ICF set up and claims procedures should be in place as soon as possible. An administrator decides on claims; if you don't agree on your claim, a three-judge panel reviews the claim. The extent and impact of claims won't be fully known for years; those affected might have multiple claims. The government and BP have stated all legitimate claims will be paid. BP funding will come in quarterly payments, until the $20 billion level is reached. US assets are pledged by BP to secure the fund until all payments are made.

Proving Your Claim

While ICF claims procedures aren't yet firm,BP has set up a claims process for spill victims, and has paid claims. Full details and requirements are found on BP's web site, and give guidance on what you'd need to do and prove to make a claim. In part, the process is similar whether the party paying for your loss is your insurance carrier, the government or a third party, such as a corporation. Some have complained BP's process is too slow, and look to the ICF for improvements.

Covered Losses

There are loss types BP must cover as required by the OPA. For individuals and businesses, losses could include property damage, lost income and profits, earning capacity, subsistence loss and clean up costs. The oil spill has to be the legal cause of your loss, and you have the duty to minimize or mitigate your loss. Payment is made only once for a specific loss, so there aren't double payments possible. Payments are based on a net loss.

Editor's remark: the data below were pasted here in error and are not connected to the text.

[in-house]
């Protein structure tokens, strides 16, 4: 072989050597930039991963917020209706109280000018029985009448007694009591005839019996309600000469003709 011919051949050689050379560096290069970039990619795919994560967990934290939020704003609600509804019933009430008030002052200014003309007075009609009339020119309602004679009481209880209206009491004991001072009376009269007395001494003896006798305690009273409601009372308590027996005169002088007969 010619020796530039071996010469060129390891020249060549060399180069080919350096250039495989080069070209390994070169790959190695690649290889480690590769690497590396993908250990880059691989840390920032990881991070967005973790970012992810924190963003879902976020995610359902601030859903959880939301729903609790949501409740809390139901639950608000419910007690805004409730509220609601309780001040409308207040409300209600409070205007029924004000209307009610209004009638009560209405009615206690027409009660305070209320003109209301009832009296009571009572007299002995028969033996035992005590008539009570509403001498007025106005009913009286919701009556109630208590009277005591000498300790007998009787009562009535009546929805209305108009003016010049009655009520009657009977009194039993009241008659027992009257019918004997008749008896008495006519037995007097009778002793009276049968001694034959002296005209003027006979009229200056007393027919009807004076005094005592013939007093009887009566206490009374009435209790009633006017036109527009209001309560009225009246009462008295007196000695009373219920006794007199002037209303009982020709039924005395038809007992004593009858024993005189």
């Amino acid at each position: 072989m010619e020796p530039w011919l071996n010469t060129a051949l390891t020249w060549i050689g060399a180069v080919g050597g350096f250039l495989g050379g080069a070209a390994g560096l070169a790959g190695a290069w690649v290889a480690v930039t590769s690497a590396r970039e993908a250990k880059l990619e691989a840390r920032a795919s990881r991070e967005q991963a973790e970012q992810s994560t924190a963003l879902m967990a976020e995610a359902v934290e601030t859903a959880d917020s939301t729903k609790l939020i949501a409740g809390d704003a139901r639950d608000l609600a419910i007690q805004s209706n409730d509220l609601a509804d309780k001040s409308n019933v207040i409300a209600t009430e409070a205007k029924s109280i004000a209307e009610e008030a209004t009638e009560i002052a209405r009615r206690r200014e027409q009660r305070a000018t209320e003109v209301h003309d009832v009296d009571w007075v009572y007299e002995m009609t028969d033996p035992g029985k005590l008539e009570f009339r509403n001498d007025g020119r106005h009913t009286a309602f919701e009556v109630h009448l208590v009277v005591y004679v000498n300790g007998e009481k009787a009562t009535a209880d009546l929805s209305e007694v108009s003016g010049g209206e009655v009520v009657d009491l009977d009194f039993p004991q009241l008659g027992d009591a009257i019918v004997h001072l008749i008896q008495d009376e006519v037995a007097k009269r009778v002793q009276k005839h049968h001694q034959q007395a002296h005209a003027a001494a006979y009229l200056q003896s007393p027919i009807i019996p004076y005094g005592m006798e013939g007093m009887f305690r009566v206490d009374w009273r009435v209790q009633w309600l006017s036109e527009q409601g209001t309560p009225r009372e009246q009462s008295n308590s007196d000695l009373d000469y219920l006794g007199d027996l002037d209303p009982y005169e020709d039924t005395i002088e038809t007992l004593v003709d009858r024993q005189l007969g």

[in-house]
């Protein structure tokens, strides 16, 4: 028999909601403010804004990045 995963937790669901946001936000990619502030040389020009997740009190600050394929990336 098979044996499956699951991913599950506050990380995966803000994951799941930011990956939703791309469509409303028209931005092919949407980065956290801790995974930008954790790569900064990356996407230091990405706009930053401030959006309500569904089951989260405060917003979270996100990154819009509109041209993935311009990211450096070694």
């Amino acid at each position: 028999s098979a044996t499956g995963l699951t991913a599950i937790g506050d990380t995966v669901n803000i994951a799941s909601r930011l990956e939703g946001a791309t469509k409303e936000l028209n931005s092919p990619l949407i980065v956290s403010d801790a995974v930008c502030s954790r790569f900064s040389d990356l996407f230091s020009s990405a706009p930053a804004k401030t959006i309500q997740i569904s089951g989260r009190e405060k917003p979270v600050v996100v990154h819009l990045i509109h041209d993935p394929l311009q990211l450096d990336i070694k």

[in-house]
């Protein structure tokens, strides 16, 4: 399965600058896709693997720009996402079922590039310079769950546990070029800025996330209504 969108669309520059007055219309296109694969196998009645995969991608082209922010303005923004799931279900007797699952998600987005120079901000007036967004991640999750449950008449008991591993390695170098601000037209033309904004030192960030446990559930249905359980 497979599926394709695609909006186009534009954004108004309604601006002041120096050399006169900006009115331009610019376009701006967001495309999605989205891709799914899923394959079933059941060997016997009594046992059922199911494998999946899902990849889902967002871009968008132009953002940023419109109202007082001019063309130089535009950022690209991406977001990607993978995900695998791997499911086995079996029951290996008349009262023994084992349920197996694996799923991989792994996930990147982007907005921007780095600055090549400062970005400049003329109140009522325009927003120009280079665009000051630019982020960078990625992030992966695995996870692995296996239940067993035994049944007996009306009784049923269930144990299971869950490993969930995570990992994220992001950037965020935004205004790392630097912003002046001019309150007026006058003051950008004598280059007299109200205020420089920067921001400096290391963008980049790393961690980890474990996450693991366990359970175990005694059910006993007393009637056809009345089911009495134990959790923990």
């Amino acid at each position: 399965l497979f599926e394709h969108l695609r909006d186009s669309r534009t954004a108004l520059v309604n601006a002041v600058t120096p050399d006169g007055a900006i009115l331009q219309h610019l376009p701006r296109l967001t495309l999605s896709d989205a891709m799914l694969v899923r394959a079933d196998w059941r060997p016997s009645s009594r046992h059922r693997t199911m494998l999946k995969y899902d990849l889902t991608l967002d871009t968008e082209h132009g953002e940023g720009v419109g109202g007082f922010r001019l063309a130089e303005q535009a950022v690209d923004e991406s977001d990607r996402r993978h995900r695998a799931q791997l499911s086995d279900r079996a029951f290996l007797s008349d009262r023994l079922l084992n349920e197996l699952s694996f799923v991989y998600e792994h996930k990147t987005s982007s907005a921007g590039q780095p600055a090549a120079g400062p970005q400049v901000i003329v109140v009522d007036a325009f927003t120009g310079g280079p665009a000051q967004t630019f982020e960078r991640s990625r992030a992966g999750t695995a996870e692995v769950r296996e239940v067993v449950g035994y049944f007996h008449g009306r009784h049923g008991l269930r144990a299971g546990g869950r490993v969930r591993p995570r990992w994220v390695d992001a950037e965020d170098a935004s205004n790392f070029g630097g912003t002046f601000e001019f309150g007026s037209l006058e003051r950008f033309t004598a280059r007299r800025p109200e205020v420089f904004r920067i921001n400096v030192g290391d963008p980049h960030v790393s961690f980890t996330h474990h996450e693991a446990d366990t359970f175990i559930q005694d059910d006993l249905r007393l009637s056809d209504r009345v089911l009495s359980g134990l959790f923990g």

Other losses BP covers include costs you incur to minimize your loss, and bodily injury. The OPA doesn't mandate payment for bodily injuries, and claims adjusters look at these claim types individually.

Starting the Claims Process

You can file a BP claim by phone, online or by a paper form. Claims adjusters take your calls, and you're assigned a claim number, which is important to know as your claim goes through processing. If you want or need to visit a field claim office, BP suggests obtaining a claim number first to avoid delays or other problems.

Different damage types and claims can be reported under one claim number. Exceptions are: 1. Separate claims are needed for damage to multiple real property parcels; 2. Very large or complex claims are handled by special adjusters.